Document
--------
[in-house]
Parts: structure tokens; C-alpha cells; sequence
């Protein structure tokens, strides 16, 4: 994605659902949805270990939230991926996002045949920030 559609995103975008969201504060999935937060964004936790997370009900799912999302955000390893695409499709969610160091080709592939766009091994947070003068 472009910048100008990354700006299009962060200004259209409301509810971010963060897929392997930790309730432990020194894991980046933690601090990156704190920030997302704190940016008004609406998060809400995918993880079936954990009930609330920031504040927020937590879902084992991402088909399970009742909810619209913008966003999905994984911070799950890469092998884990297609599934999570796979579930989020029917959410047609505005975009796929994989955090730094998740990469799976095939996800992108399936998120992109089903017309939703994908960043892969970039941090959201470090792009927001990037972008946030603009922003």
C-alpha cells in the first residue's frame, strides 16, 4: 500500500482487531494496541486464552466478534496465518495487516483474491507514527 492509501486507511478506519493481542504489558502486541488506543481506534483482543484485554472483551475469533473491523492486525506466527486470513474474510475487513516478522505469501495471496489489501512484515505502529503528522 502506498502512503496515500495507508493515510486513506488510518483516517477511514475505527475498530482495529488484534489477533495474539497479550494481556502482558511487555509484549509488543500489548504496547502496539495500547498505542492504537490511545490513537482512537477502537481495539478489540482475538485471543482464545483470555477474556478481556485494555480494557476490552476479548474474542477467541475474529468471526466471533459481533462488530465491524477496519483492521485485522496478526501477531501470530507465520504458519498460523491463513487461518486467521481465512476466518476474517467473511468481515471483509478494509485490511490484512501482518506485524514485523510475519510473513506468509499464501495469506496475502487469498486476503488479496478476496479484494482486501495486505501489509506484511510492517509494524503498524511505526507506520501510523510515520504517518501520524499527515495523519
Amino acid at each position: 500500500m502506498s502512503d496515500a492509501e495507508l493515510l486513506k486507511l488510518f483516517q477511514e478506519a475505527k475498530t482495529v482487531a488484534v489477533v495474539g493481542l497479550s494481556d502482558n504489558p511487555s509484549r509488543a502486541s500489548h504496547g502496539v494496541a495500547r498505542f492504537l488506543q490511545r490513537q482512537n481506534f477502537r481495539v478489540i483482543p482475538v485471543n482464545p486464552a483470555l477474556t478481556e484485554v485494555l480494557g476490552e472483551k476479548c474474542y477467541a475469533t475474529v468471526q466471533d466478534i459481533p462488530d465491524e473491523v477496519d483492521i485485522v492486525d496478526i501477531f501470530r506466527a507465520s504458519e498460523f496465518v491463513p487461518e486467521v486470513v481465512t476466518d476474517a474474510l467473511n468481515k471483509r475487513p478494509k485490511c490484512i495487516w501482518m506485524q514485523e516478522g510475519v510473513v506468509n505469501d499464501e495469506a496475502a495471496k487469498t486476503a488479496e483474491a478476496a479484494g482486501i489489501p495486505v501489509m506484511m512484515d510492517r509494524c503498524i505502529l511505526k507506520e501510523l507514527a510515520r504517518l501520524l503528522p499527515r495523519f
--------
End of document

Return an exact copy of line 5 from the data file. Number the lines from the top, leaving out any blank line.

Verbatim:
Amino acid at each position: 500500500m502506498s502512503d496515500a492509501e495507508l493515510l486513506k486507511l488510518f483516517q477511514e478506519a475505527k475498530t482495529v482487531a488484534v489477533v495474539g493481542l497479550s494481556d502482558n504489558p511487555s509484549r509488543a502486541s500489548h504496547g502496539v494496541a495500547r498505542f492504537l488506543q490511545r490513537q482512537n481506534f477502537r481495539v478489540i483482543p482475538v485471543n482464545p486464552a483470555l477474556t478481556e484485554v485494555l480494557g476490552e472483551k476479548c474474542y477467541a475469533t475474529v468471526q466471533d466478534i459481533p462488530d465491524e473491523v477496519d483492521i485485522v492486525d496478526i501477531f501470530r506466527a507465520s504458519e498460523f496465518v491463513p487461518e486467521v486470513v481465512t476466518d476474517a474474510l467473511n468481515k471483509r475487513p478494509k485490511c490484512i495487516w501482518m506485524q514485523e516478522g510475519v510473513v506468509n505469501d499464501e495469506a496475502a495471496k487469498t486476503a488479496e483474491a478476496a479484494g482486501i489489501p495486505v501489509m506484511m512484515d510492517r509494524c503498524i505502529l511505526k507506520e501510523l507514527a510515520r504517518l501520524l503528522p499527515r495523519f